More of a run/walk, really.
Tricky run this evening around the Hagaparken: chilly and a tight chest (tree pollen or asthma maybe?)
We have also bought some Garmin Index Scales which are wireless and mean we can track our weight individually direct into Garmin Connect without having to use a watch and then upload from there; much easier.
Talking of which, my weight is down 0.4kg since the start of 2019.
Cheeky 32½km ride, stopping off near the end at our favourite restaurant, Le Pont de la Tour, for champagne, oysters and cocktails before heading home.
So the Nine Streets turned over the 100km mark since buying it on my way home from work last night.
Very impressed with it so far and loving all the extra quality touches like the decent light set, the mudguards and of course the fabulous paint job.
There’s also something very satisfying about being first away from the lights compared to all the other bikes: something to do with the lack of inertia on the small wheels.
I carry my suit in the Henty Wingman and wear one of my running jackets – currently a Virgin London Marathon training jacket – and on my legs, it’s a pair of “Gore Wear C5 Windstopper 2 in 1 Trail Pants“. These are water resistant as they’re from Gore and very comfortable.
Intriguingly, they say they are:
“A lightweight and windproof 2in1 pant that can be converted between trail-ready baggy shorts or a full length pant when the weather takes a turn for the worse.”
Except I can’t find a way of actually converting them to shorts, other than by – presumably – cutting the bottom bits off or rolling the legs up inside or outside.
I’ve asked on their Facebook page: let’s see if we get a response.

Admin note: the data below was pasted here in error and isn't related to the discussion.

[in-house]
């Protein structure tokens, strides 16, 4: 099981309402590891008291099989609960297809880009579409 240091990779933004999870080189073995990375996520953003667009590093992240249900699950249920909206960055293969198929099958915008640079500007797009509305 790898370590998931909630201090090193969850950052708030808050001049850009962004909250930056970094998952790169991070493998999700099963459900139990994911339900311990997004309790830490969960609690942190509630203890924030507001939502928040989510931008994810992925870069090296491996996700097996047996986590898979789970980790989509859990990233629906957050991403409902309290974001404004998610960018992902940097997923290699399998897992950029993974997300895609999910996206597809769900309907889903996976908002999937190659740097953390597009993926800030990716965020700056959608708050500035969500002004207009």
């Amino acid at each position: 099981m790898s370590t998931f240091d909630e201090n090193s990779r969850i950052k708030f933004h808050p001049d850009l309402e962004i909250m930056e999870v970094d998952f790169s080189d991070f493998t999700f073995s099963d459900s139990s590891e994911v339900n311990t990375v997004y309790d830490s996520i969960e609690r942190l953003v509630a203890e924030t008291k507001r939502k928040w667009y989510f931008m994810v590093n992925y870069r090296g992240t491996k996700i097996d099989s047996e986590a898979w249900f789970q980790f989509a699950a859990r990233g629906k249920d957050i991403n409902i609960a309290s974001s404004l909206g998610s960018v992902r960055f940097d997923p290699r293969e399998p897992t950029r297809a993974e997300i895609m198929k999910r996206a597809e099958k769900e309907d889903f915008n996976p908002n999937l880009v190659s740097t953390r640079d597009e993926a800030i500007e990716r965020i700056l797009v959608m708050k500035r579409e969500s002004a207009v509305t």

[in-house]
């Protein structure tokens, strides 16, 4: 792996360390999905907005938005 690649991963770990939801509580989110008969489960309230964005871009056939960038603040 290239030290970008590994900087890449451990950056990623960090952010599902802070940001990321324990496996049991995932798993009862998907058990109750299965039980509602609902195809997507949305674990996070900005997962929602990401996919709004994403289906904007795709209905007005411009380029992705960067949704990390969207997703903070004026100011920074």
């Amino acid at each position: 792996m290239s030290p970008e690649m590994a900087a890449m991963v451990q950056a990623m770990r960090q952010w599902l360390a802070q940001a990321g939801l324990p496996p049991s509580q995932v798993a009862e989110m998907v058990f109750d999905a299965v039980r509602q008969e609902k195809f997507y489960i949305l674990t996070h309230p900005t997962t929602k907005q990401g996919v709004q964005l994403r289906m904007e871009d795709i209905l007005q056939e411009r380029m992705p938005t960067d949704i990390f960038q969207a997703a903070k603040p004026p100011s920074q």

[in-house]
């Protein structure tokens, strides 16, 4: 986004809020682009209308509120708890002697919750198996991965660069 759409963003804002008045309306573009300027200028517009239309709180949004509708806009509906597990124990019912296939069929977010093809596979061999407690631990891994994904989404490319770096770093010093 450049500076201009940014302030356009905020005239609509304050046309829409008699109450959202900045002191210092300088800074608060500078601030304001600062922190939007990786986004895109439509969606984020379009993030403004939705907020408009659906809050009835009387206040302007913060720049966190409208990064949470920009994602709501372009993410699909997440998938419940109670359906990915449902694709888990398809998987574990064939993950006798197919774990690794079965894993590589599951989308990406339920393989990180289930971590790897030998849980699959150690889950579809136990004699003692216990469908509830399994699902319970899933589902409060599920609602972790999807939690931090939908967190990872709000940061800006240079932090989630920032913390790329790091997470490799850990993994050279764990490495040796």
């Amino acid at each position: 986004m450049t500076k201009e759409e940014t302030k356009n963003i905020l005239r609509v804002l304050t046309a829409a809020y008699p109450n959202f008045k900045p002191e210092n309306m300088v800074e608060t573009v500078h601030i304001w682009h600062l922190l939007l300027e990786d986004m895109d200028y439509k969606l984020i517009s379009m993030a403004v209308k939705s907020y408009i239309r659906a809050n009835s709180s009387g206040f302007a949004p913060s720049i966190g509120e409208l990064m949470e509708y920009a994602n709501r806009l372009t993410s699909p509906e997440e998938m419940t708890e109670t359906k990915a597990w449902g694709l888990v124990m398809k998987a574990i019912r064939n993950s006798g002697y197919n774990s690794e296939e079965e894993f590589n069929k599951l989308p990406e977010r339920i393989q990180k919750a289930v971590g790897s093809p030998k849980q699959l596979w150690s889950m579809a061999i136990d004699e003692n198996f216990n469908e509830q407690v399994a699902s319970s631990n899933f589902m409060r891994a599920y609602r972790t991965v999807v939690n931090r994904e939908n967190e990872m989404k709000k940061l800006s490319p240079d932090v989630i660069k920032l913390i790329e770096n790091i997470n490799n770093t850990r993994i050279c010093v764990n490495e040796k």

Lots of travel – business and pleasure, but mainly business – has curtailed my being in the office on days when cycling in and home could be an option.
Since the last update, Evans Cycles have indeed replaced the Wingman’s dry bag under warranty – which was nice – and I’ve been ‘forced’ by others using the various hotel gym’s treadmills to do some cycling (both recumbent and upright) whilst waiting for the treadmills to be freed up to do some running.
I’ve also picked up a slow puncture in the front tyre which means that I have to pump it up every few days; maybe this weekend I might find time to repair/replace the inner tube?
In the meantime, here’s today’s commutes:
Went to the gym before breakfast at the H1898 and found the treadmill was occupied by a walker, so whilst I waited I did a stint on the bike.
Then I was too hungry to run to far – plus Mrs RHM had finished her workout – so just a short treadmill run.
To celebrate being 57 years old, I decided that trying to run along La Rambla for the H1898 hotel was going to be nigh-on impossible, so I did a treadmill run before breakfast instead.
So after the test ride earlier this week, I have been doing more digging. When I dropped it off, Jack Lilley noted that the Adventure luggage was lower so maybe that was an option? Sadly looking at the Triumph accessories online I see that whilst the luggage looks like it would fit better, it would mean a further drop in capacity, from the Expedition’s 116L (already -1L from the Sprint GT) to 97L.
You can see the difference in position of the panniers between the two sets and also the way the top box – which is bizarrely canted forward – encroaches more into the pillion space the Expedition luggage. So to stay Triumph-branded luggage, the Adventure set would be the answer, but you lose nearly 20L of luggage space from the Sprint.
Over on Givi’s website, their solution looks much better with the same size (or larger) panniers – they’re actually the same ones made for Triumph anyway – and a better rack system that puts the top box up higher, further back and straight up (and again, there’s a much larger top box on offer too).